The strength of the filaments or yarns is usually expressed in terms of tenacity and may be measured by conventional means. Values given herein were measured on yarn conditioned at 72 F. (22.2 C.) and 65 percent RH using an lnstron tester. The tenacity after boil-off is measured on yarn which has been boiled in water for 30 minutes under no load, dried at 72 F. (222 C.) and conditioned as above. The tenacity of a conventional yarn is calculated on a basis of the denier of the yarn as measured before testing. However, since the yarn of this invention elongates considerably before breaking, the actual denier at the breaking point is substantially lower than the measured denier. Therefore, tenacity based on the breaking denier is a more useful value for comparing different fibers. Tenacity in grams per denier at break (T may be calculated from the usual tenacity value (T) and the percent elongation at the breaking point (E) as follows:

T T( l+E/l00).

EXAMPLE 1 The salt of hexamethylenediamine and dodecanedioic acid is prepared as follows: 9,080 gm. of dodecanedioic acid are dissolved in 46 liters of anhydrous methanol with stirring and heating until solution is complete. To this solution is added 5,500 gm. of an 84.9 percent aqueous solution of hexamethylenediamine, the diamine solution being added rapidly with rapid mixing. The resulting solution is cooled to l0-l5 C. to precipitate the salt, with continued agitation for 2 hours. The salt is then filtered off, washed with 7.6 liters of cold methanol, dried in a vacuum oven at 80 C. under 75-125 mm. Hg. pressure for 16 hours. A solution of 10 gm. of the resulting salt in milliliters of water is found to have a pH value of 7.7.

The salt of N,N'-diethylhexamethylenediamine and dodecanedioic acid is prepared as follows: 5,000 g. of N,N'-diethylhexamethylenediamine are added to 4.3 liters of isopropyl alcohol. The diamine solution is added with stirring to a 50-60 C. solution of 6,510 gm. of dodecanedioic acid in 44 liters of isopropyl alcohol, the solution being kept under a nitrogen atmosphere. The warm solution is stirred until a clear solution is obtained. 44 liters of isopropyl alcohol are then added to the mixture which is cooled to 0l0 C. to precipitate the salt. If the salt fails to precipitate on cooling, 2 gallons of ethylacetate are added to bring about precipitation. The salt is then filtered off and dried at 50 C. for 24 hours.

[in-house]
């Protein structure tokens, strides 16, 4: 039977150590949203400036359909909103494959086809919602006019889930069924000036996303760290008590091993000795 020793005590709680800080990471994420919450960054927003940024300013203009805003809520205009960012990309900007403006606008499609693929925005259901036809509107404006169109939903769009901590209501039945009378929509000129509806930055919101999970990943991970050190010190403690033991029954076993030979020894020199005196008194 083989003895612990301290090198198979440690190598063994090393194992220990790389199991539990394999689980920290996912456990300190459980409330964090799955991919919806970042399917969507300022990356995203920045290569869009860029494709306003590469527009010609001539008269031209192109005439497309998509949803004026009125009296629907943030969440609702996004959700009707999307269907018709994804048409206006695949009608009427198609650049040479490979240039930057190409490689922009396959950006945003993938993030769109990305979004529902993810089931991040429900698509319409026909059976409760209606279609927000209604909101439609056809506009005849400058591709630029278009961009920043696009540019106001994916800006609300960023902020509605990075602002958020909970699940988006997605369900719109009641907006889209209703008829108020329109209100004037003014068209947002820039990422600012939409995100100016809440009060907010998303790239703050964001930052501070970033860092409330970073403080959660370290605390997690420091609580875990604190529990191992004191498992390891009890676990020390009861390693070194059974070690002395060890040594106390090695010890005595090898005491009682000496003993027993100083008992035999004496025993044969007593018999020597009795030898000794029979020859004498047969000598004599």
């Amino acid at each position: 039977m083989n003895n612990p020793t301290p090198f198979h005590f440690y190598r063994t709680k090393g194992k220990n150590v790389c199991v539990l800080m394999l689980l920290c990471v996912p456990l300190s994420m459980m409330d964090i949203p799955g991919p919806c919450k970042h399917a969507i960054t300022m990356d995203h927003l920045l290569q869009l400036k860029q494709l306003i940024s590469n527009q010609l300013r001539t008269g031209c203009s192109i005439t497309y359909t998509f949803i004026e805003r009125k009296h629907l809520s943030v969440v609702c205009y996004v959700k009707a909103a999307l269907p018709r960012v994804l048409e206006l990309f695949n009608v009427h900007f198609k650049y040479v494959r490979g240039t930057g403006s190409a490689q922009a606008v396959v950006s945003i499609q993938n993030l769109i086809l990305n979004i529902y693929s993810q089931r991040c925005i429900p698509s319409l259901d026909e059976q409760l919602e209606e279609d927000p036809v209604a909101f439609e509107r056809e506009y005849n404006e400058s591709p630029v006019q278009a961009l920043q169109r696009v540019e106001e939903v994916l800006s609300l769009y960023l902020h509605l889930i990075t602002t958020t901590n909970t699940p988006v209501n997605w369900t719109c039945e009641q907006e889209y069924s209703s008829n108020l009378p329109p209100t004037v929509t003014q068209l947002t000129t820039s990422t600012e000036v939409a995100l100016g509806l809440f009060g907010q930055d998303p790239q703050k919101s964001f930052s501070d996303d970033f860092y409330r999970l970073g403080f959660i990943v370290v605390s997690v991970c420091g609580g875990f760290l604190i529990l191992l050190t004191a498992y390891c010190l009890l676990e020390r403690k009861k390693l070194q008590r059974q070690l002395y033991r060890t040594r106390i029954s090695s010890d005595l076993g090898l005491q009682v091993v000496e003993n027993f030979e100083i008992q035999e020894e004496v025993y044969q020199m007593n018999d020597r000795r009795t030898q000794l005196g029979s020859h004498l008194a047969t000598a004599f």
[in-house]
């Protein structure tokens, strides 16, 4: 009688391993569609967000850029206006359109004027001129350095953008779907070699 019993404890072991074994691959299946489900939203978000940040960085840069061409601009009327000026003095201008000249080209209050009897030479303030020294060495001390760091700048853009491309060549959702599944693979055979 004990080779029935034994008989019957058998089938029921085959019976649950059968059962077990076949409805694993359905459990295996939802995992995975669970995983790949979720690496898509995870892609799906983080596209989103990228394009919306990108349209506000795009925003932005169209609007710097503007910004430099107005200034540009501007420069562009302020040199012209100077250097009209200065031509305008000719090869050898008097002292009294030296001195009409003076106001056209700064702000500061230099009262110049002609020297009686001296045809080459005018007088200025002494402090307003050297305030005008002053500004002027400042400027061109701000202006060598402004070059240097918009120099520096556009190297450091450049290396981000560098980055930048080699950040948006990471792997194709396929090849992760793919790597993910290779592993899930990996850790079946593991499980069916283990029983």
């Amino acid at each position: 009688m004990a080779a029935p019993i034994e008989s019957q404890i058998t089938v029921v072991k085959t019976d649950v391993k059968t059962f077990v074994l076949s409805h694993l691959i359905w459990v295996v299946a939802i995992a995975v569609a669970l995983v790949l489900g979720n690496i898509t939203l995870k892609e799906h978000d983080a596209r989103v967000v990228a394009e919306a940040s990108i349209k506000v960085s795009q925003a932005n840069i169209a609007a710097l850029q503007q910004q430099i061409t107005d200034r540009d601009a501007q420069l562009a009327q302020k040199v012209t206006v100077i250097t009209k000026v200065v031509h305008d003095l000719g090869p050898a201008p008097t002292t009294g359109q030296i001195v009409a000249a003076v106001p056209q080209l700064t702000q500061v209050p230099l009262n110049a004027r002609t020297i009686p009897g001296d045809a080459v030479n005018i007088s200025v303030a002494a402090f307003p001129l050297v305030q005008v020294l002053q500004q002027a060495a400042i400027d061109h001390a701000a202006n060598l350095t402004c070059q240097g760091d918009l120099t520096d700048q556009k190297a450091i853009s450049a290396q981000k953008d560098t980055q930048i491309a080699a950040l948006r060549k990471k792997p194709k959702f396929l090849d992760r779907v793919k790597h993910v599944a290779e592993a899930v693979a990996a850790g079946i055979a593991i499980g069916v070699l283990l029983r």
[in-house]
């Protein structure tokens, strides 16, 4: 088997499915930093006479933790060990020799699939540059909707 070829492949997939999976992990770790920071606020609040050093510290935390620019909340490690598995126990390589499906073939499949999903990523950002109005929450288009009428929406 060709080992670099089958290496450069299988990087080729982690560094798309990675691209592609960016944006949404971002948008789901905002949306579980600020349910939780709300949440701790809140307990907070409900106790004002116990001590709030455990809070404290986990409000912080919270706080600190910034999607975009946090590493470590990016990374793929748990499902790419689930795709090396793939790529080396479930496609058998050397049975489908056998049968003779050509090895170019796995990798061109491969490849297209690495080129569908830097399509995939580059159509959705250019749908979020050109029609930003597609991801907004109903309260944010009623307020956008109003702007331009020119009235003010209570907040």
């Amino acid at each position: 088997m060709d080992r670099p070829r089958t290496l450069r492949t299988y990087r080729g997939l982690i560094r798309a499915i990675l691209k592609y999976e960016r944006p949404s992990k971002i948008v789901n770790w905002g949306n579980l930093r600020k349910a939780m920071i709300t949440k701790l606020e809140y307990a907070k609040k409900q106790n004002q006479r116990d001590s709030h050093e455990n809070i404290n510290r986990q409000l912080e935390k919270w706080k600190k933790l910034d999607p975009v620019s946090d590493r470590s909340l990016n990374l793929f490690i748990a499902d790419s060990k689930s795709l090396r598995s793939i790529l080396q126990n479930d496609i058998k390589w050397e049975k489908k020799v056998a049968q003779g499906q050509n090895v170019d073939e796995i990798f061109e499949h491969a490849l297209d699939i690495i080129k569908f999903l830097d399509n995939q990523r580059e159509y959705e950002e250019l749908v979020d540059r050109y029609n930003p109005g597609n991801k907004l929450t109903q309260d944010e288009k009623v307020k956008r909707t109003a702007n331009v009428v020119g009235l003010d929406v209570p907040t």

A copolymer is prepared by combining equal weights of the above salts in an autoclave under a nitrogen atmosphere. Other additives are 1.5 percent by weight of hexamethylenediamine, 0.6 percent formic acid, 0.2 percent boric acid, 0.03 percent potassium phenyl' phosphinate and 8.6 percent water. The salts and the additives are heated in the closed autoclave with agitation to a temperature of 215 C. over a period of 120 minutes. The pressure in the autoclave is then reduced to atmospheric and the temperature increased to 295 C. over a period of 90 minutes. This temperature is maintained for 30 minutes while the autoclave is flushed with dry nitrogen. While maintaining the temperature, the pressure in the autoclave is reduced to millimeters of mercury or less and held for 60 minutes. The polymer is then cooled to 250 C., extruded and cut to flake in the conventional manner. The flake is then dried in a vacuum oven at 120 C. for 24 hours. The final polymer has an inherent viscosity of 1.75.